Creating A Global CX Strategy Calls For Its Own Rules Of Engagement

In the past decade, we’ve seen a significant shift in customer expectations due to the ubiquitous access to information, courtesy of digital and mobile technology. Personalized experiences driven by the customer, not the brand, have become the expectation. This has forced brands to transform their entire digital ecosystems and content strategies to provide seamless touch points across platforms and channels, available 24/7. But ownership for these multiple touch points has often been siloed across multiple internal functions. 

Executing personalized campaigns becomes all the more complicated on a global scale. The customer journey can differ greatly in each market, requiring unique mixes of content types and channels. It’s important to ensure that content is personalized for each audience’s native language, while also making sure multilingual content is consistent across all languages to maintain a cohesive brand presence.

Before executing a global CX strategy, digital leaders must start by clearly defining how the marketing organization will operate–specifically, by determining who the key decision makers are around campaign planning, content creation, and marketing execution. Additionally, they should answer the questions: Who gives input? What’s the approval/sign-off process? How much influence does each region bear? How do regional teams interact with corporate marketing departments? By engaging all stakeholders in frank discussions upfront, everyone will be on the same page, avoiding any future roadblocks and streamlining communications.

Establishing clear lines of decision-making authority and rules of engagement reduces the ambiguity that can cause miscommunication and inefficiencies. Once this is established, business leaders need to implement a global publishing process that can empower these resources at scale, enabling organizations to:

  • Control costs while maintaining efficient operations.
  • Create more effective campaigns by tapping into local insight.
  • Maintain a level of organizational control, which results in consistent and relevant global messaging.
  • Empower in-market resources to participate in global planning.

How do you go about building this global process? While every organization is different and requires unique adjustments, the following best practices can be quite effective.

1. Headquarters/regional HQ develop global business strategies: Organizations should rank global markets in order of importance and then prioritize marketing activity accordingly. Which markets have the highest addressable market? Which require full localization vs. subtle adaptation? Understand the scope of effort and potential return before making go-forward decisions.

2. Field marketers/in-market teams develop strategic campaign plans: Define a go-to-market strategy specific to each market. Adapt the content and offers that are relevant and create local content to fill the gaps. Every field marketer must understand the local nuances of each market and adjust channels and effort accordingly. These are local decisions.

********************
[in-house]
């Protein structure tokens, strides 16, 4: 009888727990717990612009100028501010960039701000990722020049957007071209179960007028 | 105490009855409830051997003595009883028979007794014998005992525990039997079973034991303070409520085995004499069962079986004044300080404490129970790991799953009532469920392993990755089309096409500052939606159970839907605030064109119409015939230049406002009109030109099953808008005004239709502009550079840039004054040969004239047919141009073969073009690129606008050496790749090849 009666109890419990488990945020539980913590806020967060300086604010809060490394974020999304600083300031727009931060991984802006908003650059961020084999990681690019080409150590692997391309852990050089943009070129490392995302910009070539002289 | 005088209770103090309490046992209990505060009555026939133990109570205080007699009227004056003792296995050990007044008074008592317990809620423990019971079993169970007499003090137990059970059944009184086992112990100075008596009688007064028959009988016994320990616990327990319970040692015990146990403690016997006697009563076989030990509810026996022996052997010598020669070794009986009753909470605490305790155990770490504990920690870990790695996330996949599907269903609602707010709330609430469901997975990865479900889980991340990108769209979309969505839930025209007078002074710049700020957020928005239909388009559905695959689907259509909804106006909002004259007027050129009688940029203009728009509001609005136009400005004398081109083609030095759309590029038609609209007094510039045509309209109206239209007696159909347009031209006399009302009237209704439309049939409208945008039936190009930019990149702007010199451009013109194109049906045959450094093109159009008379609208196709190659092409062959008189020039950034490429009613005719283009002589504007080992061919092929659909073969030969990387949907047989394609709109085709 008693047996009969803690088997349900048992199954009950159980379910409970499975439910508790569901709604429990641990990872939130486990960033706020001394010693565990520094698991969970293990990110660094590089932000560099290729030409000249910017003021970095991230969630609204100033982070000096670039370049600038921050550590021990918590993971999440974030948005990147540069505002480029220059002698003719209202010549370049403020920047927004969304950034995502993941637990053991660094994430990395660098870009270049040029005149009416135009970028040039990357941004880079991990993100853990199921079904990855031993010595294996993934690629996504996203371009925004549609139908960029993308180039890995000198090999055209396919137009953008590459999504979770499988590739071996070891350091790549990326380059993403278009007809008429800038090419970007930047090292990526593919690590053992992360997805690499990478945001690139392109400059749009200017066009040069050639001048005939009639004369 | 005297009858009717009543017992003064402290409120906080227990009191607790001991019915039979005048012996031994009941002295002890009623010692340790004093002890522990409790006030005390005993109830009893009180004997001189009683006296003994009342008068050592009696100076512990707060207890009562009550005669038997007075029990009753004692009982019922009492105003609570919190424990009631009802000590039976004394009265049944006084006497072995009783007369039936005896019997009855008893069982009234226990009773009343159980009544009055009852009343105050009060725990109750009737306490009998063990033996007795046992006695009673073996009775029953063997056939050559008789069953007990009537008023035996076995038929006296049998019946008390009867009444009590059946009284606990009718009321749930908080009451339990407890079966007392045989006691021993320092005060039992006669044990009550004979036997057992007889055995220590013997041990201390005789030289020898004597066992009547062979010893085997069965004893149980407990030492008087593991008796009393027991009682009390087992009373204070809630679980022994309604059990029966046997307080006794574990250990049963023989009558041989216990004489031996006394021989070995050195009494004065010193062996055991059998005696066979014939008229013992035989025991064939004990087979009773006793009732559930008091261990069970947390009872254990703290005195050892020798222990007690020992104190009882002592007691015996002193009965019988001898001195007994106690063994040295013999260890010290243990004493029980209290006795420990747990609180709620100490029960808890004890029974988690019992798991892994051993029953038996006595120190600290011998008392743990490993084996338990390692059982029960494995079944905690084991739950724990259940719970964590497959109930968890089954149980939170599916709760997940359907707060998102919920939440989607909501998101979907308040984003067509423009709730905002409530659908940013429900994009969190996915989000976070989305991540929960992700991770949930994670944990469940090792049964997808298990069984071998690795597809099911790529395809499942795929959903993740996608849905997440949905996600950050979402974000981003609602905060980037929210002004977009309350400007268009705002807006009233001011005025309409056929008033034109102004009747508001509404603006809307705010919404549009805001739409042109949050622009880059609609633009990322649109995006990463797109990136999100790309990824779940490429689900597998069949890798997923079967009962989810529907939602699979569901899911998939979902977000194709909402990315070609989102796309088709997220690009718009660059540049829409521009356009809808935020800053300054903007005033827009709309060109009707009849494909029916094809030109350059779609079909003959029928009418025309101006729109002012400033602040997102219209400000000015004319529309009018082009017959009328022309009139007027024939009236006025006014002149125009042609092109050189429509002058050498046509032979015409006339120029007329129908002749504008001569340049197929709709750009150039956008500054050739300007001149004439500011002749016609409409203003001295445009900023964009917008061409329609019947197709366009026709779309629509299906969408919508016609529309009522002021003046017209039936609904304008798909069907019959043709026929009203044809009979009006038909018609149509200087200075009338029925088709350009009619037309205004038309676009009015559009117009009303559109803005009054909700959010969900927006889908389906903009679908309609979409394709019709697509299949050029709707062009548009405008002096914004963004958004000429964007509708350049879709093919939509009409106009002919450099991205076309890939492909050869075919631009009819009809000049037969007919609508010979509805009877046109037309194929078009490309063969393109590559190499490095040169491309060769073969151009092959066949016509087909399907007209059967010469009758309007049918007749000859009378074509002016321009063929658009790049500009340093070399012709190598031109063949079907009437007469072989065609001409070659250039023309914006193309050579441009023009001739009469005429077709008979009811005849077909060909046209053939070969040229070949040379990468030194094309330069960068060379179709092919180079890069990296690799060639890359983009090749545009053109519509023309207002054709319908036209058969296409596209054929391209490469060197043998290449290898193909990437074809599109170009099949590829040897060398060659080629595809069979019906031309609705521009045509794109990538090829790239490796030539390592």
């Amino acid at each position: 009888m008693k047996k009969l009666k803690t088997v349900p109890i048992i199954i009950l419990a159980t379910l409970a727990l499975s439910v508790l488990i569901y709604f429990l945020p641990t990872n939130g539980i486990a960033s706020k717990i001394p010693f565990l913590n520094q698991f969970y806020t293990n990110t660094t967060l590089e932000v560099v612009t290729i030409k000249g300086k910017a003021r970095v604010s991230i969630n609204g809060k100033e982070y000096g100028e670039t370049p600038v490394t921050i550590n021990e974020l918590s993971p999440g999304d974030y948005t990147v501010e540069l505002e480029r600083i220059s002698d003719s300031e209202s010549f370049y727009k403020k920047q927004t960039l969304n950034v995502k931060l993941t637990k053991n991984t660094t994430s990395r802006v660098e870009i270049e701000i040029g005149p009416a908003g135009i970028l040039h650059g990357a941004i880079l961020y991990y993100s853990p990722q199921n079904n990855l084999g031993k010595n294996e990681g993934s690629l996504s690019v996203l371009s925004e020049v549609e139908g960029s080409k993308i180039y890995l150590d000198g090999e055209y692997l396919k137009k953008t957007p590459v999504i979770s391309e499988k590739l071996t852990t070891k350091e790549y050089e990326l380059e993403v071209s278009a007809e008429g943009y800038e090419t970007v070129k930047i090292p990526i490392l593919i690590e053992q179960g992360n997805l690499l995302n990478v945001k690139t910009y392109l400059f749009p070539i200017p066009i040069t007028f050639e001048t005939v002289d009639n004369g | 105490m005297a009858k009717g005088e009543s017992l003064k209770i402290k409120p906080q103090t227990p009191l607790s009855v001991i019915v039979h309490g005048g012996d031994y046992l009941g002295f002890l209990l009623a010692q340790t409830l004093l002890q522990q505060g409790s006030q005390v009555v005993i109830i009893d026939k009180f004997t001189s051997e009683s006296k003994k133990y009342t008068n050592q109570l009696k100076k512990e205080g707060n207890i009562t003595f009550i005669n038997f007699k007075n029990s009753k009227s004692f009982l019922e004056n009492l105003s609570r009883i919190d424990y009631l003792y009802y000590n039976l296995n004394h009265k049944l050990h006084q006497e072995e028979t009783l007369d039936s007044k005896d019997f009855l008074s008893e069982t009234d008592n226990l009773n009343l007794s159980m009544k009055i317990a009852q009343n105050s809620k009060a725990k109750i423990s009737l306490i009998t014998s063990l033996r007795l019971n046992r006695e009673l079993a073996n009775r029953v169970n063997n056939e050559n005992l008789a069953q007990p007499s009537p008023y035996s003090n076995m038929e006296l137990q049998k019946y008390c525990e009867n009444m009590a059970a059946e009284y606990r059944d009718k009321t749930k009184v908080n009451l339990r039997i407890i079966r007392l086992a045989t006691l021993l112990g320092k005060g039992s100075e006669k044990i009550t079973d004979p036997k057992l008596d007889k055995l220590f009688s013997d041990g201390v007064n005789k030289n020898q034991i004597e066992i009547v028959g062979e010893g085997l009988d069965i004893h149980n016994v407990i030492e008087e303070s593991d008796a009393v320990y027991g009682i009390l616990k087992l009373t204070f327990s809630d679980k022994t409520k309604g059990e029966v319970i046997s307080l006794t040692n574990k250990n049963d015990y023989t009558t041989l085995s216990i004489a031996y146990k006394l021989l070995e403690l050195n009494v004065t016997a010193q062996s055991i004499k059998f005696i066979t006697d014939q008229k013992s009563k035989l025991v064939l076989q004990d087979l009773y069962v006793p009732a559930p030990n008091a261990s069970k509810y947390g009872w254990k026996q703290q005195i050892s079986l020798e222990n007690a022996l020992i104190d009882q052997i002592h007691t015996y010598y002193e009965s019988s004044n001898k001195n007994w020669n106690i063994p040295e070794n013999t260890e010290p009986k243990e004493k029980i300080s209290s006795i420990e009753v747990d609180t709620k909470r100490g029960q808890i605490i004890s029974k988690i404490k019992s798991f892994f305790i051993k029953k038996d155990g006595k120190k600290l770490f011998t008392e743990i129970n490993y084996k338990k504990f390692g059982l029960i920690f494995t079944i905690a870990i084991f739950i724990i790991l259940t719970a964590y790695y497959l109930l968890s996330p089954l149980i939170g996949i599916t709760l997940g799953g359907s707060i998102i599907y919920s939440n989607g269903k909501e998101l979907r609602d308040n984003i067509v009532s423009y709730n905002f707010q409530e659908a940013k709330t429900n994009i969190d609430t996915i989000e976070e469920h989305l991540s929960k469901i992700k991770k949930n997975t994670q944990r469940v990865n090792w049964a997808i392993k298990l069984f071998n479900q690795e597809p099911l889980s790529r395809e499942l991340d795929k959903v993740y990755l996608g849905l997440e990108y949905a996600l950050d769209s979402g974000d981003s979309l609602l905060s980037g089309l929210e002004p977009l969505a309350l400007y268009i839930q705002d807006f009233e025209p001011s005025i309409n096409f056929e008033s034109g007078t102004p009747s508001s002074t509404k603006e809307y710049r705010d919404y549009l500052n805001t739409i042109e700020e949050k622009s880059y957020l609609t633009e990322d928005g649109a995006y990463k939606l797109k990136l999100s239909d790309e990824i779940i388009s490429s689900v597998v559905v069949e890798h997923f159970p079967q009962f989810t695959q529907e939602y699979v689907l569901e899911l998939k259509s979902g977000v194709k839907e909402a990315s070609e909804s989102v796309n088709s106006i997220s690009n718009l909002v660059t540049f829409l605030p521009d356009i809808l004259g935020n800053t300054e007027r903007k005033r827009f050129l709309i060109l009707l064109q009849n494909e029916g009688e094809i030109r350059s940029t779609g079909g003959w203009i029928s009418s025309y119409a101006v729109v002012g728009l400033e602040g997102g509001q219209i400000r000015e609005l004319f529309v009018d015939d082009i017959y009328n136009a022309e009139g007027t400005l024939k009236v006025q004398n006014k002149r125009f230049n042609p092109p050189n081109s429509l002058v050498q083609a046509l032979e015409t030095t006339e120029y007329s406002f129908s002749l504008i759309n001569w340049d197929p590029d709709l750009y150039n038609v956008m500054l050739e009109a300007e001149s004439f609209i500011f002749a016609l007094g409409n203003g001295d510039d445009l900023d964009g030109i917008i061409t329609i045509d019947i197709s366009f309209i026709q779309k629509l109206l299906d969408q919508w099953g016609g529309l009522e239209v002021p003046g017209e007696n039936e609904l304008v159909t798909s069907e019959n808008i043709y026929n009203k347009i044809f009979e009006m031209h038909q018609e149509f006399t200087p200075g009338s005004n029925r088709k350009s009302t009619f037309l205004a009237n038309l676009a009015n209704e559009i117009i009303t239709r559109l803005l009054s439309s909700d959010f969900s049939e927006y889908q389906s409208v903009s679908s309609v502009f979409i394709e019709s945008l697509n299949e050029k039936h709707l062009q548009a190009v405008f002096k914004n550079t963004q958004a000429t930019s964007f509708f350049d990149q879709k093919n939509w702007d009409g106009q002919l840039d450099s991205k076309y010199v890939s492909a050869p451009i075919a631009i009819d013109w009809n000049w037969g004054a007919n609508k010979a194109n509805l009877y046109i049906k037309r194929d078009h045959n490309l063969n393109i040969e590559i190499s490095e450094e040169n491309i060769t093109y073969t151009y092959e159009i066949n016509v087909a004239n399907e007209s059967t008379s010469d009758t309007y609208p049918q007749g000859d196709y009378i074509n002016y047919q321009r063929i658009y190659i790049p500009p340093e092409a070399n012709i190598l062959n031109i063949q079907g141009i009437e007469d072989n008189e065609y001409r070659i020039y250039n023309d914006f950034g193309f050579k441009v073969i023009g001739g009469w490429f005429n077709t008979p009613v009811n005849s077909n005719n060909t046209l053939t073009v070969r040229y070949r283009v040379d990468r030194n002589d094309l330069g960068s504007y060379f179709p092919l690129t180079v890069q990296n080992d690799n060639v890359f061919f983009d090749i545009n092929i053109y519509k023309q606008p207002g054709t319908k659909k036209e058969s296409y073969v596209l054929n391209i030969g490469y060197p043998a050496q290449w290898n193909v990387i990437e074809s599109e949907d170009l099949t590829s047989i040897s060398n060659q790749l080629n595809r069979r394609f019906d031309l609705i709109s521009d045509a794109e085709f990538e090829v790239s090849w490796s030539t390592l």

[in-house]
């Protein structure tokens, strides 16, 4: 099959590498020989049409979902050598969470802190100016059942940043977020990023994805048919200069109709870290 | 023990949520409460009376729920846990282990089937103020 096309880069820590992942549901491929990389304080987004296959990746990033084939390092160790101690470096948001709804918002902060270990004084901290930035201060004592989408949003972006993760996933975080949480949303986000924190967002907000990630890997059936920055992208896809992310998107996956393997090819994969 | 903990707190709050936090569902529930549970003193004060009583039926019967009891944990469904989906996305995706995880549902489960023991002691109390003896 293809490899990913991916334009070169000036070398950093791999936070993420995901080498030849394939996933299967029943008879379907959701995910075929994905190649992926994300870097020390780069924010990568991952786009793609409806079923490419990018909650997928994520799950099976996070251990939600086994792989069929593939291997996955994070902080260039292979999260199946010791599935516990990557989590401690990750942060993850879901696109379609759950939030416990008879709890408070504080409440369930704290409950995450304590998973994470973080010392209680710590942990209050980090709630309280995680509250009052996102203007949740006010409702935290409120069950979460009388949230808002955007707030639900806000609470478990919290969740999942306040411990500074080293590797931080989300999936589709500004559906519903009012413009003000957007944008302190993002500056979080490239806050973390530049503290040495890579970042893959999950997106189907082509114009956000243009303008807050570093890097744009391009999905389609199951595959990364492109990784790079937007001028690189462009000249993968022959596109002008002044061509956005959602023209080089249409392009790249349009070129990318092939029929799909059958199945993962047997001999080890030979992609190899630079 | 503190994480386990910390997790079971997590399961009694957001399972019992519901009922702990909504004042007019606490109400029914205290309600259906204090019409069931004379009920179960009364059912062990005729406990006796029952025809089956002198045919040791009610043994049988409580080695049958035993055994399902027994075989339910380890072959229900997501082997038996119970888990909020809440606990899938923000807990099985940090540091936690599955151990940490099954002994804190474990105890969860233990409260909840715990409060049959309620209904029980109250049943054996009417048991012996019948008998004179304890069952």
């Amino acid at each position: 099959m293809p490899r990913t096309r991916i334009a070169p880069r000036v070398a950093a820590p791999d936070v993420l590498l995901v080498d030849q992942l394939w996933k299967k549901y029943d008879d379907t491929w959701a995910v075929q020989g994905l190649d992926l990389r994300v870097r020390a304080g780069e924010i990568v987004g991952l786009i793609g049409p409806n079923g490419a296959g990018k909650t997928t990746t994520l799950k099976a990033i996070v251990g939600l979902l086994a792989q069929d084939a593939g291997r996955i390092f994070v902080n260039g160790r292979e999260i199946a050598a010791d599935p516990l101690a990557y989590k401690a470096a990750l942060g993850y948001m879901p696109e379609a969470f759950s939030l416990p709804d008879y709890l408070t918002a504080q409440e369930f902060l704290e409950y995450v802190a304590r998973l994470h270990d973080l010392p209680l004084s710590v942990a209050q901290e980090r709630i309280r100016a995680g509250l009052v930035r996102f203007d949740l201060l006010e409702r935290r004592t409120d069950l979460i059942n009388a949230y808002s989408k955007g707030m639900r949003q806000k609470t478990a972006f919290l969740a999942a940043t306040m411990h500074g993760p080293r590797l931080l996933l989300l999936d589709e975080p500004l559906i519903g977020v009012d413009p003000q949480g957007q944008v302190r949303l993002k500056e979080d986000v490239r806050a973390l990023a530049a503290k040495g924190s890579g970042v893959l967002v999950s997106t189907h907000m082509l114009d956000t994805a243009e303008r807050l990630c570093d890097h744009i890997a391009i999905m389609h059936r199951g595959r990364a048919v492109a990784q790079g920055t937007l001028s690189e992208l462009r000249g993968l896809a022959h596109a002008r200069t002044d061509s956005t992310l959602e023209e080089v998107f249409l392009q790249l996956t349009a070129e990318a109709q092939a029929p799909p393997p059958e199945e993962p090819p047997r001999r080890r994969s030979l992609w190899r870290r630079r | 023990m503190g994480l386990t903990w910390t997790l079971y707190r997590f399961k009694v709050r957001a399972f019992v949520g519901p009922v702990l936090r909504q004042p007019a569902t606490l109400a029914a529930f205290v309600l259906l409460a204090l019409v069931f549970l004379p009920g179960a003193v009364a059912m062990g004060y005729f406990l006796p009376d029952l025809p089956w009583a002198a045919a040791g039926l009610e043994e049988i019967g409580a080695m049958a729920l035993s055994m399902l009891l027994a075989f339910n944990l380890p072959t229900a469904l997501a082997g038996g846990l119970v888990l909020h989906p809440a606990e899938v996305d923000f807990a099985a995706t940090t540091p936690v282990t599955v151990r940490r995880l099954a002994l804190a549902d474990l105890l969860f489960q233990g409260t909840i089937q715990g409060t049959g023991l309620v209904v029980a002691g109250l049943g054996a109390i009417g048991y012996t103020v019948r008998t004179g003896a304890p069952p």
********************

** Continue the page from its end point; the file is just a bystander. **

3. Content creators develop source content: Now that direction has been set, creative production can begin. Source content must be created with translation in mind, using a globally neutral tone, language, and imagery. Importantly, be aware of any culturally sensitive topics and avoid those at the source. This will provide a higher adaptation rate of centralized content and a more cost-effective translation process.

4. Local marketers review content for translation: Local marketers should determine which content needs marketing translation, transcreation, or should be re-created in-market. Effective content requires the most effective adaptation process, which may vary for each piece of content and channel in each market.

5. Content is submitted for localization: Prior to submitting content for marketing translation, transcreation, or copywriting, brands should provide their translation partners with any terminology glossaries and style guides so that they can become familiarized with brand messaging guidelines.

6. Field marketers review localized content–ready for publishing: During this process, ensure that the translated/transcreated content aligns with terminology and branding standards, as well as the global brand voice. It’s essential that all reviewers understand the distinction between preferential edits versus translation errors; if it’s a translation error due to branding errors, make the adjusted changes. However, preferential edits should be communicated up to headquarters, as style guides may need to be revised and linguistic assets updated accordingly.

Finding Global/Local Balance
Executing through a global publishing process enables relevant content to be published across global markets, which is the backbone of an effective CX strategy. It also allows for centralized operations, which are crucial to controlling costs and maintaining consistency across all touch points. At the same time, local resources still have the flexibility to make the necessary adaptations for their markets. By embracing these best practices, business leaders can work with their teams to drive an impactful strategy and reach their global audiences with compelling content that inspires brand loyalty and action.

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